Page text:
As a current .5L, I’ve discovered that law school has a sister: swimming. While it may not turn your hair green or get you ripped abs, law school involves a lot of the same principles that swimming does: hard work, discipline, and patience. I believe I am qualified to make this comparison because I earned my time in the pool. I swam competitively for fifteen years. Around middle school, my coach decided to put my awkwardly long limbs to use as a backstroker.
For those who don’t know, backstroke is the loneliest stroke. Your practices and races consist of staring at the ceiling, listening to yourself breathe, and praying for the pain to be over. You can’t tell where you are compared to others in the race. You have to memorize the distance between the flags near the end of the pool and the wall to know when you must “flip-turn,” or do that little somersault to change direction. If you miscalculate, you risk missing the wall entirely to stop dead in the water. I recognized this “dead in the water” feeling during my first cold call, in which I temporarily left my body from fright and forgot every detail of the case I’d read. Luckily, years of being in this situation had taught me that the only thing you can do is keep going, so I basically read out of the textbook and wrote myself a note on my bathroom mirror to do better next time. You will mess up. What matters is that you keep on going.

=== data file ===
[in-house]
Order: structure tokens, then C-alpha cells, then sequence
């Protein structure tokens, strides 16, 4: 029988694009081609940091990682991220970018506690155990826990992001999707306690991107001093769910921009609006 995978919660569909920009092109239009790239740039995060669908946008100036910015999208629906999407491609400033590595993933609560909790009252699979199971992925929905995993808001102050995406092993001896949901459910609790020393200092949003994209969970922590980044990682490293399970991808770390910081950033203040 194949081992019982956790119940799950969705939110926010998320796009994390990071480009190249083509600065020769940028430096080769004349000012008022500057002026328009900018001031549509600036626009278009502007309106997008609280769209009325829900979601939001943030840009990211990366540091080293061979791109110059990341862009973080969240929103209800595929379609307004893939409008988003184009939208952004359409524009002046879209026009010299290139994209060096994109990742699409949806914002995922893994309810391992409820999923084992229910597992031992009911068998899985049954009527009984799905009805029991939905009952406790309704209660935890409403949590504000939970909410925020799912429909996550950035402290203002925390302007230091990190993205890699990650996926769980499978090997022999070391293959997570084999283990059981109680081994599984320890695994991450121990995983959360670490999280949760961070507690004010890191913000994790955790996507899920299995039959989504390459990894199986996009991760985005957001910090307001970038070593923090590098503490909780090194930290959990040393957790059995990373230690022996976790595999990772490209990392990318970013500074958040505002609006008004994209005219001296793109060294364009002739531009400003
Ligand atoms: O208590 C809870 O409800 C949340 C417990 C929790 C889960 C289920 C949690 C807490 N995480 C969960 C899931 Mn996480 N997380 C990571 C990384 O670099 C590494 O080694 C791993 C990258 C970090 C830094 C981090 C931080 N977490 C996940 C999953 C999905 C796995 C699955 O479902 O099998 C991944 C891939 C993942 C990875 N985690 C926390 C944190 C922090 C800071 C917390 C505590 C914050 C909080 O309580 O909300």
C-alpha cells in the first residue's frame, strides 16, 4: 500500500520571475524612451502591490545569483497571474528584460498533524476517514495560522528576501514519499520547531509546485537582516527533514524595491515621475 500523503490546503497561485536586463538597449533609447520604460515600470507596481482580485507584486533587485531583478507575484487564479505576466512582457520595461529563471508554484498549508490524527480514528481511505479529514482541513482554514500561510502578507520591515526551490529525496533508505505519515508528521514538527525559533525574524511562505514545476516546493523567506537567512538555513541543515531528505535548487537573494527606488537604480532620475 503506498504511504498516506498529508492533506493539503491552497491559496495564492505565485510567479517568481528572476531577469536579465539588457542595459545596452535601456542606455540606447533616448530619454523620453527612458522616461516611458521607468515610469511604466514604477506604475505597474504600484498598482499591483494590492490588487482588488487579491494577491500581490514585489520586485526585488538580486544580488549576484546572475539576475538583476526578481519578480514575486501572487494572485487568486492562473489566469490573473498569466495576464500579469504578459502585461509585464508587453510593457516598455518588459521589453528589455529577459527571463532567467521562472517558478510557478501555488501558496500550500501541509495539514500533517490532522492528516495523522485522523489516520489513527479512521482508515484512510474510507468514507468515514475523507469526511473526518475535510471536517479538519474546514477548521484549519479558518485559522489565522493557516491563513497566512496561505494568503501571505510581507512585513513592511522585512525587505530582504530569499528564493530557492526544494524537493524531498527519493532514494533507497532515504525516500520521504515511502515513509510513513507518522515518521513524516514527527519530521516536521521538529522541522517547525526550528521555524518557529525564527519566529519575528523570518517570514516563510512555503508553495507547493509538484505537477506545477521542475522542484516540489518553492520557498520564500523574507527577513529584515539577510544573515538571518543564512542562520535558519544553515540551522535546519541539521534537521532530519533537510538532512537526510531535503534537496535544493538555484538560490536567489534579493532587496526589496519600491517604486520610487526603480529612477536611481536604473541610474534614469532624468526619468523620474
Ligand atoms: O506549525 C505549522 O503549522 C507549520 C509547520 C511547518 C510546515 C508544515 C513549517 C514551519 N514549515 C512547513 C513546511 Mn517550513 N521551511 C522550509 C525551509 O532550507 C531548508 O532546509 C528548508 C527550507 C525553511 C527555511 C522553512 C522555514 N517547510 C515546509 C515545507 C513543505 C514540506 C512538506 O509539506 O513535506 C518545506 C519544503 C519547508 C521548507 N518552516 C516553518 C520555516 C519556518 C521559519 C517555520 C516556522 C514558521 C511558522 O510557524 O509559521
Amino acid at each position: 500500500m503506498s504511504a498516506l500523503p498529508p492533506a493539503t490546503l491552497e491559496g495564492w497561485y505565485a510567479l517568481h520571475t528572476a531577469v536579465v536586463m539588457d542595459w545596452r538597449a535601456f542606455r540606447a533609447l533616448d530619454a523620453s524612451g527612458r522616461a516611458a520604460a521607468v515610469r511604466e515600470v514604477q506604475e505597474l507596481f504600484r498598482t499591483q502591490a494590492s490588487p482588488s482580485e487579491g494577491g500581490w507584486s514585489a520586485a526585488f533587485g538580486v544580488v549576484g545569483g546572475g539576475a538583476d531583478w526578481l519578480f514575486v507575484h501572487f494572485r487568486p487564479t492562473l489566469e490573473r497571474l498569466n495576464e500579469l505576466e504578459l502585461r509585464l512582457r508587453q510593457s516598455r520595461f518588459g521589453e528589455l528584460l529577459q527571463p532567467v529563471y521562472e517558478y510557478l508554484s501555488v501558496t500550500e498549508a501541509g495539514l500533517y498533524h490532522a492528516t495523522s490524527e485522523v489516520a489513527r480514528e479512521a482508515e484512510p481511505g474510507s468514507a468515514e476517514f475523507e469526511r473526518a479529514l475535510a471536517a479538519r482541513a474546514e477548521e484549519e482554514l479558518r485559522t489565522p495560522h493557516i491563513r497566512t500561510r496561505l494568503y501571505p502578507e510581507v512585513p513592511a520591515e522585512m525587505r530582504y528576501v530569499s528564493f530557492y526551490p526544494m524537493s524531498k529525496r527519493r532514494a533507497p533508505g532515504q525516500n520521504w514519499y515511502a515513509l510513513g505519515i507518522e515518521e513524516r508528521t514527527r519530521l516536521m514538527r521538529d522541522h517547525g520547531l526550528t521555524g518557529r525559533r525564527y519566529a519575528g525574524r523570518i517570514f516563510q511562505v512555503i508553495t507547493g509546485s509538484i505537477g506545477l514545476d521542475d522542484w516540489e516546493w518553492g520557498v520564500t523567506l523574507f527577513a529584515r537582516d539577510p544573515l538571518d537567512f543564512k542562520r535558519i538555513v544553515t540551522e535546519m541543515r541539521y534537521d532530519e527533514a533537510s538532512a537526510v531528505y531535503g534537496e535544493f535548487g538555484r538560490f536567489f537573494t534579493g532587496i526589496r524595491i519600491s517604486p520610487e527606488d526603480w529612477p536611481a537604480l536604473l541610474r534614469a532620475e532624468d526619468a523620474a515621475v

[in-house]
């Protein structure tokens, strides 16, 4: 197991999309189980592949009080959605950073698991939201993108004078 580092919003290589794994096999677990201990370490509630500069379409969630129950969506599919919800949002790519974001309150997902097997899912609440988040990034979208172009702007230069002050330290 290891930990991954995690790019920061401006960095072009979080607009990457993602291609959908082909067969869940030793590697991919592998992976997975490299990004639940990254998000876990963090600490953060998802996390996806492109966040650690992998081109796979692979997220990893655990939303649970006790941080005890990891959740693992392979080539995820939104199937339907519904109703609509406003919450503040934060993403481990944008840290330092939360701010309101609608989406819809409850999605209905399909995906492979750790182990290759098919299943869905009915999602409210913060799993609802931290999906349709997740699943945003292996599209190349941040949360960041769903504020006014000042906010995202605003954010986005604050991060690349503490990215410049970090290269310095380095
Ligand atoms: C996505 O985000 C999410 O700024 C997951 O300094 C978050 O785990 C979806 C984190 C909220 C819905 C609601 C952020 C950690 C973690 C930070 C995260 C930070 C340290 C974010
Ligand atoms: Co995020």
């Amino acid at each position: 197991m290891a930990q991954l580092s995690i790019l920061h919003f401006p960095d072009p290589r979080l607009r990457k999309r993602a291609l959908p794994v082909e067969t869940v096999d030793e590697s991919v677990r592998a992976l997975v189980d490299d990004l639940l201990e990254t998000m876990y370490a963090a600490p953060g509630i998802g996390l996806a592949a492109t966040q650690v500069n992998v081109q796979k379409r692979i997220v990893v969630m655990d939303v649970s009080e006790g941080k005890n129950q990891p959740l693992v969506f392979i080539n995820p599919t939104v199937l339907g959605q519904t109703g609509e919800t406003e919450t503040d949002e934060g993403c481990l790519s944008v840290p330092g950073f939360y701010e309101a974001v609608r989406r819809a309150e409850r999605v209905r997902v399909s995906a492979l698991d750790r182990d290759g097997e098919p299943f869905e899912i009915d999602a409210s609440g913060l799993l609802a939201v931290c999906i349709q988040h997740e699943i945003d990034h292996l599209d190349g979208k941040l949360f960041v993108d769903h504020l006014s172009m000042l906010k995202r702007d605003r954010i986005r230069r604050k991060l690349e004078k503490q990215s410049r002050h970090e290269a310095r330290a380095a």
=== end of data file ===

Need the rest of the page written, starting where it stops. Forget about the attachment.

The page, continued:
Law school work compares easily to swimming. You’re working as hard as you can to achieve personal goals, whatever those may be, and at the end of the day it will be you at a desk or in a lane fighting to show the results of your hard work. Without some sort of goal setting, the work easily becomes tedious and overwhelming. It’s hard to motivate yourself as time goes on in both a semester and a swim season. When I swam, my biggest personal goal was to place in the top 8 in every event I swam at the season-ending conference meet; as I studied for law school exams, my goal was to make high enough grades to be considered for law review. You may not meet those personal goals, but they give you the drive to keep going when everything in you is begging for a break.
If you’re considering law school, here’s something you should know: you will work more than anyone could tell you or prepare you for. You will spend hours working on one assignment with four others to work on that day. It’s likely that if you didn’t have an addiction to caffeine before, you will rapidly develop one. Your eyeballs will seem likely to simply drop from their sockets by the end of the night. But you will become more and more invincible each day. The work gets easier. You learn how to efficiently read a case and brief one. If you put your head down and keep at it, the work becomes close to normal.
Swimming is unlike most other sports in that the work you put in the pool will show up at the end of the year. In soccer, for example, you might train all season and never actually get a goal. In swimming, if you work as hard as you can (or even medium hard, but I don’t recommend that) you will see results. Being a swimmer for such a long time taught me the value of hard work and its relationship to patience. It is easy to get discouraged when you’ve been working tirelessly for months and have seen no real reward. For most of the season, you will not exhibit great event times. Your body is too exhausted to perform at peak potential. As a result, you spend months not knowing what you’re truly capable of, until the day of the taper meet.